On occasion of the solstice (yes, about three weeks late) here I have another Landsat satellite image of South Georgia with a lower sun position and some more clouds than the one shown previously.
And complementary to this as well as the previous mid winter image a view from the northern hemisphere from a few days earlier in late June from the Shiveluch on the Kamchatka peninsula in eastern Russia in late evening.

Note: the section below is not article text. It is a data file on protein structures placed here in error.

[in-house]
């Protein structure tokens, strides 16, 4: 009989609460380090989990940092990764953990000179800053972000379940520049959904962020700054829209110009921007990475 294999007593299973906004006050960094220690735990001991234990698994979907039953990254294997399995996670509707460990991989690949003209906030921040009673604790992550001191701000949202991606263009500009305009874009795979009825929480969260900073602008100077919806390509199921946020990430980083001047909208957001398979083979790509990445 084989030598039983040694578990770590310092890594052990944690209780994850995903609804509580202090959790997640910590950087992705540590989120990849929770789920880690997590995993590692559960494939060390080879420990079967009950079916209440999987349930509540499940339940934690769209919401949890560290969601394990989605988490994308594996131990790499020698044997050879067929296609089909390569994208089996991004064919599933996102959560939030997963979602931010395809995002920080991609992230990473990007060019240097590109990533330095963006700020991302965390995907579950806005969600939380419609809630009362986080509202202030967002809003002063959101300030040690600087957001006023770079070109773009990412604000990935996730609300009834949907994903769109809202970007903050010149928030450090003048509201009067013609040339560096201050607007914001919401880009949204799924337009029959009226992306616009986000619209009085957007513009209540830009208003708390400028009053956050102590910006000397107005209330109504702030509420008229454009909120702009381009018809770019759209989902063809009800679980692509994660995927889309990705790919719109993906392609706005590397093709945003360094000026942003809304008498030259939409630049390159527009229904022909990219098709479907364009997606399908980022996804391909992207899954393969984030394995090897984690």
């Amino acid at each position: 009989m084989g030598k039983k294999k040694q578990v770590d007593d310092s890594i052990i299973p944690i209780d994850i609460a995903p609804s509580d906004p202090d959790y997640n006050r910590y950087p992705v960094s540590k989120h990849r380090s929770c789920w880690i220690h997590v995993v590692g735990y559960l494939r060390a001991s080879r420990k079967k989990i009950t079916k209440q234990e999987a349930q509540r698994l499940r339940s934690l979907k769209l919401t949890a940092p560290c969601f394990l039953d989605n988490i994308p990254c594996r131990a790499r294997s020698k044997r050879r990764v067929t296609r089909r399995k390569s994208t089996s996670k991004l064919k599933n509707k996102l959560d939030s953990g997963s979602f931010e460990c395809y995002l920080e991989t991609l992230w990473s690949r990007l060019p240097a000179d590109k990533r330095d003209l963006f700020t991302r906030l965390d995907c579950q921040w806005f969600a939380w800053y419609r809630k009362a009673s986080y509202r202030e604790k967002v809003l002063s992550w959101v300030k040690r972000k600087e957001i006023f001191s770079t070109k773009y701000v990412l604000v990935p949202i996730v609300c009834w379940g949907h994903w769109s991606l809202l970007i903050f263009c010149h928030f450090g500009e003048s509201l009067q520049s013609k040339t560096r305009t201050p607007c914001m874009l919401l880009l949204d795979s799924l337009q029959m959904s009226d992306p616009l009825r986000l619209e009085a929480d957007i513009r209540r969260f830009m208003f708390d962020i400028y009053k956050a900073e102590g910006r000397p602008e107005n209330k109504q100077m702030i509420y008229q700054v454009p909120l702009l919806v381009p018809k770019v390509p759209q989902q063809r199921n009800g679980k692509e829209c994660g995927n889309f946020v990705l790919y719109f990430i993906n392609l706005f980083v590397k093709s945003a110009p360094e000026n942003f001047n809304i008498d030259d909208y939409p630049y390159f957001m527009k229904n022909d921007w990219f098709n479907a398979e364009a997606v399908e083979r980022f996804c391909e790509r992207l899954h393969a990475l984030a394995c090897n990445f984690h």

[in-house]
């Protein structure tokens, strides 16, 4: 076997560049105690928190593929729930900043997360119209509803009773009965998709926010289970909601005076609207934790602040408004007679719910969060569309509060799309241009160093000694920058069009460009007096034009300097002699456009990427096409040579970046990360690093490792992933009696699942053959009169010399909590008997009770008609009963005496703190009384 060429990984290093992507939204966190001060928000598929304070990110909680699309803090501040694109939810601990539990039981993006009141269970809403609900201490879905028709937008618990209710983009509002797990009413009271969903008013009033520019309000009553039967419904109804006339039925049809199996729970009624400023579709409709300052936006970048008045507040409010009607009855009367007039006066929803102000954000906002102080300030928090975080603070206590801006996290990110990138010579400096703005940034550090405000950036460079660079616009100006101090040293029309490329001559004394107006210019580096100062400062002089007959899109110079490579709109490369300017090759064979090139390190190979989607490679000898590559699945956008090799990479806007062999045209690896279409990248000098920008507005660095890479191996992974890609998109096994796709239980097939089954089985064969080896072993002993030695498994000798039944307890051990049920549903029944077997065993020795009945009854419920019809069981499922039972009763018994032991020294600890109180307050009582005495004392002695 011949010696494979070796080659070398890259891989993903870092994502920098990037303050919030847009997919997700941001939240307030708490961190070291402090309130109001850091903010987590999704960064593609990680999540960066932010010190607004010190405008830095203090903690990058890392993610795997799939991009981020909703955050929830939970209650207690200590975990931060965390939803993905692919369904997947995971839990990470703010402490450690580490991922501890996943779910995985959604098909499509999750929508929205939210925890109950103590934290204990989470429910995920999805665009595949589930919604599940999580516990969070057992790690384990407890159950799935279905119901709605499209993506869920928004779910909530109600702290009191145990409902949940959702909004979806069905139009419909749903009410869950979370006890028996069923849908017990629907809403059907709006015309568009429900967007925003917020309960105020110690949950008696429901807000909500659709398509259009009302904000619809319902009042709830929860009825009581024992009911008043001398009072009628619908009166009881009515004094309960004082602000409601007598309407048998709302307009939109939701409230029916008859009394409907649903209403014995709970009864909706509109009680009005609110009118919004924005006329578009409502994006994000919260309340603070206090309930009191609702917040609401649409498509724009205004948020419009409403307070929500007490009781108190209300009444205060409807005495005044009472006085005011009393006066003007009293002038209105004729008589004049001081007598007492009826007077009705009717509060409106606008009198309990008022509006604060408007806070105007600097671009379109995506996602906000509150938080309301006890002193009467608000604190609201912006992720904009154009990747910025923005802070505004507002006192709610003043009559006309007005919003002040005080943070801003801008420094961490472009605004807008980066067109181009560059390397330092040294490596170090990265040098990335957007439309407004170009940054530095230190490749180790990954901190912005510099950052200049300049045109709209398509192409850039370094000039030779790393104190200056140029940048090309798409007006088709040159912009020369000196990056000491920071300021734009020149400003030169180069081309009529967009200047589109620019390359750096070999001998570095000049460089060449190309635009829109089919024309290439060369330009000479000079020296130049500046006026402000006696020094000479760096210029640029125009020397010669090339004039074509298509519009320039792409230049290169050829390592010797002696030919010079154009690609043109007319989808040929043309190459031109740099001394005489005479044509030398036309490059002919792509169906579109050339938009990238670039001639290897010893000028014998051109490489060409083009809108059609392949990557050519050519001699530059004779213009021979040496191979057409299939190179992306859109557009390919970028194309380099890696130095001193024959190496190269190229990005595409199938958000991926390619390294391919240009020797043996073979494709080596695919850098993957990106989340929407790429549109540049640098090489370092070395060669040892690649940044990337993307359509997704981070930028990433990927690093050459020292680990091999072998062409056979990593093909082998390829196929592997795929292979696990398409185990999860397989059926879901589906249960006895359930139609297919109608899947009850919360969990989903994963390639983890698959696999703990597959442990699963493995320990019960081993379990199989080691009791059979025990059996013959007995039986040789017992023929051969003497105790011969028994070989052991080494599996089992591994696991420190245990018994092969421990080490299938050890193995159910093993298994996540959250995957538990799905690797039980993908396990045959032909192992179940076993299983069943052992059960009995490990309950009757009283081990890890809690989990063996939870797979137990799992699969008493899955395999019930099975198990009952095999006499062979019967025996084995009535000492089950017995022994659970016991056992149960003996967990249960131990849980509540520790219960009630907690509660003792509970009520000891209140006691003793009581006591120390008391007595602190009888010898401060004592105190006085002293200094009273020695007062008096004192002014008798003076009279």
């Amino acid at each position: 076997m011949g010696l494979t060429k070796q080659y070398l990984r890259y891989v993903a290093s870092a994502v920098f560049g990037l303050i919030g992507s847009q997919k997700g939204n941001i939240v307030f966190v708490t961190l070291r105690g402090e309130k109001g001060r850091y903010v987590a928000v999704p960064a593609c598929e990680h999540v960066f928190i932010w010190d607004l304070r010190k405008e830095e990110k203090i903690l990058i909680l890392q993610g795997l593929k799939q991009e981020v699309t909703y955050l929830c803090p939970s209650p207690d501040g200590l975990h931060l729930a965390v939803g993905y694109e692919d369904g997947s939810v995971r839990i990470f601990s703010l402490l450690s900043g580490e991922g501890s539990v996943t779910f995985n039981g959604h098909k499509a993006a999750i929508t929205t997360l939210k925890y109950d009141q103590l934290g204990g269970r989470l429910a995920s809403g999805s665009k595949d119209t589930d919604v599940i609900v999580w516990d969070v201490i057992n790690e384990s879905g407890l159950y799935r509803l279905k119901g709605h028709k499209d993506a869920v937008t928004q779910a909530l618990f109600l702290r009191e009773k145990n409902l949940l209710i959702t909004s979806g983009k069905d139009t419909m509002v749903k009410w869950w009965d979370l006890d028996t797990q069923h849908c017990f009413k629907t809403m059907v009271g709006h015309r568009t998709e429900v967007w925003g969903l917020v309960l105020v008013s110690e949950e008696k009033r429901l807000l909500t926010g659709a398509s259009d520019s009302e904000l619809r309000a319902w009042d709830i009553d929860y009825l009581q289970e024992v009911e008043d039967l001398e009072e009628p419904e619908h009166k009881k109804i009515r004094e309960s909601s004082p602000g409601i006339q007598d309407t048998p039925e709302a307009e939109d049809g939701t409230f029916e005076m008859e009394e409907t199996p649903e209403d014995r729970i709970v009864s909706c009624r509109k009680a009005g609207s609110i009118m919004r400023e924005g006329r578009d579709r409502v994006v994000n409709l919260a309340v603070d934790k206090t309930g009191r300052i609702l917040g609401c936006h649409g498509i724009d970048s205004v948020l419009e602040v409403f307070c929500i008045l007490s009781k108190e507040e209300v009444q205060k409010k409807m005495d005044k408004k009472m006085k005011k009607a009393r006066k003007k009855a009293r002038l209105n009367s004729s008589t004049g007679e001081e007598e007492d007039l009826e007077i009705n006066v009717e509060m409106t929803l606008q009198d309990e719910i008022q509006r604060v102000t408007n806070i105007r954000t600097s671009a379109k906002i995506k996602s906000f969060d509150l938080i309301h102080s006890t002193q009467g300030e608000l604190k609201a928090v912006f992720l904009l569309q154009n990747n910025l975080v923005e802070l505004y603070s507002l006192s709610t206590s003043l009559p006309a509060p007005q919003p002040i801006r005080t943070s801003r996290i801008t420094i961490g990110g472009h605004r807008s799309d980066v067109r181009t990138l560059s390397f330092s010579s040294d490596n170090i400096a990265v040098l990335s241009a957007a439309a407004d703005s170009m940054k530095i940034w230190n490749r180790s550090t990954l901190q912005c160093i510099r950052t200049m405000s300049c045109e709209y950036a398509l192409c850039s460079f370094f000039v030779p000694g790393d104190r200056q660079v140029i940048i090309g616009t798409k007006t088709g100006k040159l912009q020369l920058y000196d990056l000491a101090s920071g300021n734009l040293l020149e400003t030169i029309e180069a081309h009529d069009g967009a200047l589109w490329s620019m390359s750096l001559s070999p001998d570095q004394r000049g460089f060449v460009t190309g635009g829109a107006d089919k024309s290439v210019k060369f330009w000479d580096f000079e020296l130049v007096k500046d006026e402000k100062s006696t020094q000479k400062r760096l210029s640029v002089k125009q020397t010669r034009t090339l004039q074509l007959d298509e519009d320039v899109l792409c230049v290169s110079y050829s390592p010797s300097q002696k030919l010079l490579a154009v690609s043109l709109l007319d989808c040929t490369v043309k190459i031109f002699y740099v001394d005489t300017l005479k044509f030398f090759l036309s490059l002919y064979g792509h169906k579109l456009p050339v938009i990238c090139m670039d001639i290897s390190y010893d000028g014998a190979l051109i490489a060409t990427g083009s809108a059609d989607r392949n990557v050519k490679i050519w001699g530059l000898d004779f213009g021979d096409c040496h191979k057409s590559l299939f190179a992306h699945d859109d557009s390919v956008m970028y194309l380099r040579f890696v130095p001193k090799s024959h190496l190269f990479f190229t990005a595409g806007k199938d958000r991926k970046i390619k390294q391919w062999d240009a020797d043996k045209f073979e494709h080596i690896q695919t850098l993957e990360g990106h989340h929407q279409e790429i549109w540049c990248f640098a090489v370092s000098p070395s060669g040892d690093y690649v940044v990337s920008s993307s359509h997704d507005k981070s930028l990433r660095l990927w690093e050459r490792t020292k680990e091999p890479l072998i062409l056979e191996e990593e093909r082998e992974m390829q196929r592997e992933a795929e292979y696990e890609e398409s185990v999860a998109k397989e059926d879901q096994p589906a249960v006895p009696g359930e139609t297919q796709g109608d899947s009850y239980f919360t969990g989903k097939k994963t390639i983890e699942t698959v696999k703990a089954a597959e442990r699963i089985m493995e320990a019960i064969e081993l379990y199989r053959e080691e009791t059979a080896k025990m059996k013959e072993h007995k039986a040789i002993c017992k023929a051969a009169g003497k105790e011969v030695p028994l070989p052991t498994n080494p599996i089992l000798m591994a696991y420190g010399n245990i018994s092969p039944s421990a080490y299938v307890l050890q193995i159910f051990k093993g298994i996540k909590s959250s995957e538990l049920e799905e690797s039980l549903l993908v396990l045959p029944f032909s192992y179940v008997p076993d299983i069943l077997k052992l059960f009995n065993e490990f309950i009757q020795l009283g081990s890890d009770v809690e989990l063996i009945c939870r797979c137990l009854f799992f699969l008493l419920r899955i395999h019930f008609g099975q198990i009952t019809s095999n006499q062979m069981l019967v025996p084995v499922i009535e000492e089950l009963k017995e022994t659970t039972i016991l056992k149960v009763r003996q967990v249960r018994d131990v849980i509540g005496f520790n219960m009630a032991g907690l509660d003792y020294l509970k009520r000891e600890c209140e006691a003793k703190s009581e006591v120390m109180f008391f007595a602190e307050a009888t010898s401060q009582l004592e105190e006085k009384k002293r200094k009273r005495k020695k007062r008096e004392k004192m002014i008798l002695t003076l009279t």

I explained the background of low sun position images in polar regions in summer previously. This one is an extreme example in several aspects. The sun is less than 1.5 degrees above the horizon giving it a quite dramatic look. The location at about 56.5 degrees latitude is quite far south of the polar circle so although the satellite passes a few hours before midnight it can only catch the very last sunlight here. As a result the scene features very high contrast with the snow on the mountain side facing the sun still brightly illuminated while most lower areas already in near full darkness with only minor indirect light from the sky. Imagine taking a photo of this situation at ground level and exposing for the bright snow areas – you will have quite some difficulty still working out the structures in the shadows. If you look closely at the above image you might recognize some banding indicating the limits of the available dynamic range. There are two small plumes of steam visible from recent volcanic activity. Below a closeup of this view as well.